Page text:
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The first Republican president once said, "While the people retain their virtue and their vigilance, no administration by any extreme of wickedness or folly can seriously injure the government in the short space of four years." If Mr. Lincoln could see what's happened in these last three-and-a-half years, he might hedge a little on that statement.
-Ronald Reagan

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Wednesday, October 29, 2003
Top Ten

Top Ten lists are as fun as they are meaningless, so I can't help responding to this Volokh Conspiracy post by Tyler Cowen, a list of the recent (1950 - 2000) works that will still be significant in 200 years. The titles selected are from David Frum; the comments are from Cowen.

1. A. Solzhenitsyn, One Day in the Life of Ivan Denisovich. A wonderful book, but too narrowly political, not in my top ten by any stretch.
2. Frank Gehry’s Guggenheim Museum at Bilbao. I haven't been there, but by all photos and accounts a very strong masterpiece, an easy candidate for my list.
3. The paintings of Jackson Pollock. If you didn't see the Pollock retrospective at MOMA a few years, you won't know how good he is. A good pick.
4. The Godfather I & II. I prefer I to II, but in any case these are in the running.
5. C. Milosz, The Captive Mind. I have trouble putting a novel on this list. Our time offers many very very good novels, but I wouldn't cite any one of them as up with the all-time greats, such as Joyce or Cervantes. Pale Fire was perhaps the last stunning novel. For me, Milosz isn't close.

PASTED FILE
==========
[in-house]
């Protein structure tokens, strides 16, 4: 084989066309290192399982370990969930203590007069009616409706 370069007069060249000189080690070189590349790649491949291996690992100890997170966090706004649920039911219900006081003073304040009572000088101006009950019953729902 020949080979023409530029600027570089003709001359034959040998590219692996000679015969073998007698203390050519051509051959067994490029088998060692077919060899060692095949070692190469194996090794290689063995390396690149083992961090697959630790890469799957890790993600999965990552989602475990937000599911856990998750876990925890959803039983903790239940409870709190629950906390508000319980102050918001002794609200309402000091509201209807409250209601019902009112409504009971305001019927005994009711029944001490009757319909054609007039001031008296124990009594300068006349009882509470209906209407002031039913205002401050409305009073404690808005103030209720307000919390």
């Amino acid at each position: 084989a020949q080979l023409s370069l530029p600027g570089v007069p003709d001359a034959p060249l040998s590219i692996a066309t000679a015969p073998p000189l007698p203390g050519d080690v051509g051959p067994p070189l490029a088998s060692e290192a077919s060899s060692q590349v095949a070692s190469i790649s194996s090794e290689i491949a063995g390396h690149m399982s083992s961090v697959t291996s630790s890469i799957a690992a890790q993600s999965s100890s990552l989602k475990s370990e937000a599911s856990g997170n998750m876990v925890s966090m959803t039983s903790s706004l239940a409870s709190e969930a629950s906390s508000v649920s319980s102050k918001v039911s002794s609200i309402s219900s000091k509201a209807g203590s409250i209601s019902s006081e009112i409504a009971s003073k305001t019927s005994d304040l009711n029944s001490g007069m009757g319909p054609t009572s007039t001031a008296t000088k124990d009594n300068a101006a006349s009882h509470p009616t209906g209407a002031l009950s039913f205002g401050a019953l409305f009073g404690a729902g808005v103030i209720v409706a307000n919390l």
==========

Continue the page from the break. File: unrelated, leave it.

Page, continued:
6. West Side Story. I admit it might be good, but I can't stand it. I wouldn't sit through it for $100. Bernstein's composing pulls too many sleazy tonal tricks, and the book is now cliche.
7. M. Kundera, The Book of Laughter and Forgetting. I enjoy his books but for me he is a lightweight.
8. The collected “I Love Lucy.” Good pick, but I think you have to go with "Highlights" rather than "collected." Don't forget Lucy on the assembly line, trying to make, what was it, doughnuts? Or Vitameenie-Vegamin? I would put Seinfeld first, though, it is darker and more interesting, at least when they don't treat Kramer like a modern-day Fonzie substitute. It is the best ensemble comedy, ever, I think.
9. VS Naipaul, A Bend in the River. Stronger and deeper than the other books selected.
10. Watson and Crick’s discovery of DNA. Surely this one belongs in a different category.

I'll go with Cowen on items 1, 2, and 10. For 3, I would drop Pollock and go instead with the paintings of Chagall. But he may not qualify, since most of his greatest and truly original work was done before 1950. On the Godfather films, I too prefer I to II; I've always thought that the sections of II where De Niro plays the young Don Corleone, struggling to imitate the voice and bearing of Brando's great portrayal in I, are an unacknowledged weakness. But I would rate Chinatown as the greatest of American crime movies, and my own favorite movie of all time. It lacks the epic sweep of the Godfather series, but this story of interlinked personal and financial corruptions is just perfect on its own small scale.

Cowen's comments on 5 are an embarassing blunder. "The Captive Mind" is a great book; maybe not great enough to be on this list, but a masterpiece. It is, however, an essay, not a bit of a novel. The books listed at 7 & 9 I have never read and won't comment on.